So, the answer to your question is: It doesn't depend on the technology, it depends on how it's implemented, and how many users are using the service, compared to its design capacity.

It's more expensive to "overdesign", which would reduce the latency to something close to the theroretical minimum due to physical distances.
 
  • Like
Reactions: rpm

UnUnOctium

Expert Member
Joined
Mar 6, 2005
Messages
3,127
The article may have implied that I am leading this initiative. I'm not. I just sit on steering committee of the project, that's all.

I should also have said that the project is entirely dependent on the good will of ICASA with whom we have not yet applied for a test license for this project. They have been very positive about TVWS so far and very ready to engage but it is still early days.

If you are looking for more information about TVWS, here is a link to a good background article.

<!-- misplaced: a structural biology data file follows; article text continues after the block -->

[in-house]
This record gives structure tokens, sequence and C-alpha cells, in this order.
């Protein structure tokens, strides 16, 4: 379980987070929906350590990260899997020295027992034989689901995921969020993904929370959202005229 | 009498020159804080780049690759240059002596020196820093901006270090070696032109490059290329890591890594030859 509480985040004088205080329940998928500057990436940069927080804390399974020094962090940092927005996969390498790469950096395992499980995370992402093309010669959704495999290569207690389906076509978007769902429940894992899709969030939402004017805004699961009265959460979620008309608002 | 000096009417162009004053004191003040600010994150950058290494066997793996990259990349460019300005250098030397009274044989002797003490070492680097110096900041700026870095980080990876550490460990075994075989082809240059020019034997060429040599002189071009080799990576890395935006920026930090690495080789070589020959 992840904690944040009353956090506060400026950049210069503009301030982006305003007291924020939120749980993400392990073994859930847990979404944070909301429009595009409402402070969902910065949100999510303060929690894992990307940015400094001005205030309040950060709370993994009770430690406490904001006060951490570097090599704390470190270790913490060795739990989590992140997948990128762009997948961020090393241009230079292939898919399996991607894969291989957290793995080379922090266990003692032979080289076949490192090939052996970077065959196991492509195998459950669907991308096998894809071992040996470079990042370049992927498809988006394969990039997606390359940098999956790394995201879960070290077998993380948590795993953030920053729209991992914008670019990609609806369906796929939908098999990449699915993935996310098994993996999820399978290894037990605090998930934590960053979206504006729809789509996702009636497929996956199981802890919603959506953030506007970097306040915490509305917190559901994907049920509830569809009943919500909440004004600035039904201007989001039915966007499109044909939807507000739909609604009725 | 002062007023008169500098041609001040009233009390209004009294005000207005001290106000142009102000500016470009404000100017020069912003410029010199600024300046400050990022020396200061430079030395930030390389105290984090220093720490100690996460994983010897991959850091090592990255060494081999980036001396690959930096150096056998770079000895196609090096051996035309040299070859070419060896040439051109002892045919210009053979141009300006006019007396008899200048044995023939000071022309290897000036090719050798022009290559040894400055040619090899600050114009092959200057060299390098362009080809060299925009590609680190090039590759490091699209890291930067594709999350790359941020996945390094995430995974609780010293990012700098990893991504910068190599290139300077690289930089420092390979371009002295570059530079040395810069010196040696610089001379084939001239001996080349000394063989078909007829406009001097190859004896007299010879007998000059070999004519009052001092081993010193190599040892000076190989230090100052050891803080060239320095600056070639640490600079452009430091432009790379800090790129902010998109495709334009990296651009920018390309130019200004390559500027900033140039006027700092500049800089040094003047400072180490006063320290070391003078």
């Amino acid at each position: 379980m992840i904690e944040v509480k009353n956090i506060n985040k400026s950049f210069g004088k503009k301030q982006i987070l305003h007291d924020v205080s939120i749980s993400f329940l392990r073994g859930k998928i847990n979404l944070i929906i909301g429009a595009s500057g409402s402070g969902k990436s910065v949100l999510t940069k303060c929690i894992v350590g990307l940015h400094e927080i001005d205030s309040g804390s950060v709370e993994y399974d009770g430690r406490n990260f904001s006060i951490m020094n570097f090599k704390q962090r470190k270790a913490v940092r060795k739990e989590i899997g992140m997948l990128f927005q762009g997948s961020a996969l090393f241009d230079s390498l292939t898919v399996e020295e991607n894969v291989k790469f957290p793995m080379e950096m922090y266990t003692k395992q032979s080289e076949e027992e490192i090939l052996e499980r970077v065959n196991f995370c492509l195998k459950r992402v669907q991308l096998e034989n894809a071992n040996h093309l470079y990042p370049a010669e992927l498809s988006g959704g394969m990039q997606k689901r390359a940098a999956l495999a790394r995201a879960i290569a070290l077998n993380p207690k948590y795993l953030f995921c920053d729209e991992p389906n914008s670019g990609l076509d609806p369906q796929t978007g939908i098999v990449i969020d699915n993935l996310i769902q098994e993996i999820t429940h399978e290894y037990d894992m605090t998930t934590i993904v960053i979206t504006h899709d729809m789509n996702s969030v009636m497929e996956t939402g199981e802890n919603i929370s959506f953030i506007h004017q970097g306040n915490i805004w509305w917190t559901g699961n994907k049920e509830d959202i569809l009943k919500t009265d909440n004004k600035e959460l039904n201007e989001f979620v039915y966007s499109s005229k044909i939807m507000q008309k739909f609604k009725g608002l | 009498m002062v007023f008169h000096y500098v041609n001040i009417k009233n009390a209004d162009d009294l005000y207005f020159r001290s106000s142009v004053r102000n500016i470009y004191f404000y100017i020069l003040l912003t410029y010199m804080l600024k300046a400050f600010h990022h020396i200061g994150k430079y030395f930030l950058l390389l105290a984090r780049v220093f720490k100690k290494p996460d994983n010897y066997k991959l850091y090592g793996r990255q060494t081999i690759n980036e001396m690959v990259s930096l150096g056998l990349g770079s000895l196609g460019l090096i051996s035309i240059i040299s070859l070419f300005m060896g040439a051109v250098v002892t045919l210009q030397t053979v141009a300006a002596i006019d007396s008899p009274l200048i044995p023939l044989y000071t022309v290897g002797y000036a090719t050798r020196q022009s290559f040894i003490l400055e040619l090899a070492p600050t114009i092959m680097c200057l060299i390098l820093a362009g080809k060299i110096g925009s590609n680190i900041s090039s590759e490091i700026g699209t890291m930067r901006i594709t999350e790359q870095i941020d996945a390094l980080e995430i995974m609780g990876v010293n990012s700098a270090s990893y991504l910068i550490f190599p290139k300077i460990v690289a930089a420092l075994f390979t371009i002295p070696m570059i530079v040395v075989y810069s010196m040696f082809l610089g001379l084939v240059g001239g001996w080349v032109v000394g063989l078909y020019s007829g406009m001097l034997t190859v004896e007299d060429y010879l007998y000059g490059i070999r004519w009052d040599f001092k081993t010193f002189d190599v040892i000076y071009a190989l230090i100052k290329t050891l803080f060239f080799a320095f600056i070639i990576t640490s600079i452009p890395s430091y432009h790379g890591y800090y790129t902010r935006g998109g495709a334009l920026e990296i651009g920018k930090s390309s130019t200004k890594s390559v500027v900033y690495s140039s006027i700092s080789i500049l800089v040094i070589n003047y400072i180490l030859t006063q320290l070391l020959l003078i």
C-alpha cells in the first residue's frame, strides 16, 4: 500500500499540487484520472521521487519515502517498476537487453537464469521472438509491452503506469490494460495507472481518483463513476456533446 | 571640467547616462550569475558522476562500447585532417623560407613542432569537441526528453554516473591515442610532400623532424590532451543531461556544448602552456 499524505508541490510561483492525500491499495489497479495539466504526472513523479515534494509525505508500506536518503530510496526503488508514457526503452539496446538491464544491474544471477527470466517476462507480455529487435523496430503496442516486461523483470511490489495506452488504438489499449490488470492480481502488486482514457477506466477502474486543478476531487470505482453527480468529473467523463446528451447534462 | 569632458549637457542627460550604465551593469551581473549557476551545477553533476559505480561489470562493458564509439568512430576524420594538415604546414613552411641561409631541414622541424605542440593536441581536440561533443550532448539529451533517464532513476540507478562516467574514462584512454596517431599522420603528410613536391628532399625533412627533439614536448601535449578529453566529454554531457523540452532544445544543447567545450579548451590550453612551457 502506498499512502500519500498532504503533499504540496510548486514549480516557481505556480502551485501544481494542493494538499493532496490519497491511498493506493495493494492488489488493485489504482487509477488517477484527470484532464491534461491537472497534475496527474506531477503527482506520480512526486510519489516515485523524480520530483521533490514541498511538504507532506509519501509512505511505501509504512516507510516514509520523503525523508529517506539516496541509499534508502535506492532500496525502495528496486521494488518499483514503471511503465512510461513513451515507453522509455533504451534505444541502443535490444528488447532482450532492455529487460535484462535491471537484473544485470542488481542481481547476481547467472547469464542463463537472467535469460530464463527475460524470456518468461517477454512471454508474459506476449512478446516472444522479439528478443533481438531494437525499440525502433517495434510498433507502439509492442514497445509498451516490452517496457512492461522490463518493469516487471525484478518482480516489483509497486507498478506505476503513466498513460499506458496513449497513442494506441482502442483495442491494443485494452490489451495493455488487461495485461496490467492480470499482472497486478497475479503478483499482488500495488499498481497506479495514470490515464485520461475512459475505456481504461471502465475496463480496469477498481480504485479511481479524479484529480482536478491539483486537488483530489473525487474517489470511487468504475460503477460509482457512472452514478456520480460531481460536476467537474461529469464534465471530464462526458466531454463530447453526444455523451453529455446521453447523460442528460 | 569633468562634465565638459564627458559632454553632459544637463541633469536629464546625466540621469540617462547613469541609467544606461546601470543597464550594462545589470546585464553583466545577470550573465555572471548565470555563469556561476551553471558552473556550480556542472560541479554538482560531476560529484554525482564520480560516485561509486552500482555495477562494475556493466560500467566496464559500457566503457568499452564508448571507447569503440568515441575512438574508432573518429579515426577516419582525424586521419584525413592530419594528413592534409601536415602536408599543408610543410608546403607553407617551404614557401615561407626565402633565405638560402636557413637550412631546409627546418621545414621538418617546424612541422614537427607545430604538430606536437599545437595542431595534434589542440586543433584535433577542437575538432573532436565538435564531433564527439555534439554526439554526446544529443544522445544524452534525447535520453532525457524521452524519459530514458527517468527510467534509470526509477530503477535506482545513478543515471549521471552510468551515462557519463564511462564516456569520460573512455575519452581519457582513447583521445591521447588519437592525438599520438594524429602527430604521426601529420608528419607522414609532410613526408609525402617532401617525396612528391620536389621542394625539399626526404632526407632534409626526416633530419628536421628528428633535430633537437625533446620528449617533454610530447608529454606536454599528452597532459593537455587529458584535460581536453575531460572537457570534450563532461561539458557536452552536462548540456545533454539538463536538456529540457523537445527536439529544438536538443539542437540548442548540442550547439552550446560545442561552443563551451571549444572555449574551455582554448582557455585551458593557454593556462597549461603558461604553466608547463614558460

http://www.dailywireless.org/2011/08/12/white-space-war/

-Steve
Of course, the bottle neck (and it's more of a stop-valve in this scenario) is ICASA and whether they will grant a license for this network. I'm guessing soon enough (if not already) that you guys might have it since it's very easy to blame a test if something goes wrong :)

As for the network, do you guys intend to use infrastructure or ad-hoc? And will you guys be down-mixing IEEE 802.11 radios or will you do a proprietary transmit/receive signal chain (AFAIK there's no IEEE 802.22 devices out there you guys can use)?

More technical details please!!! Are they using cognitive network technology?
More than likely not. They'll be using dynamic spectrum access but I highly doubt they'll propagate the intelligence upwards to the network level. I think what they'll be doing is like the FCC did in the states and that's using a database containing spectrum information for a geographic location. In other words, the device connects to the database (probably through the mobile network) and obtains information about which channels are available for use in its location.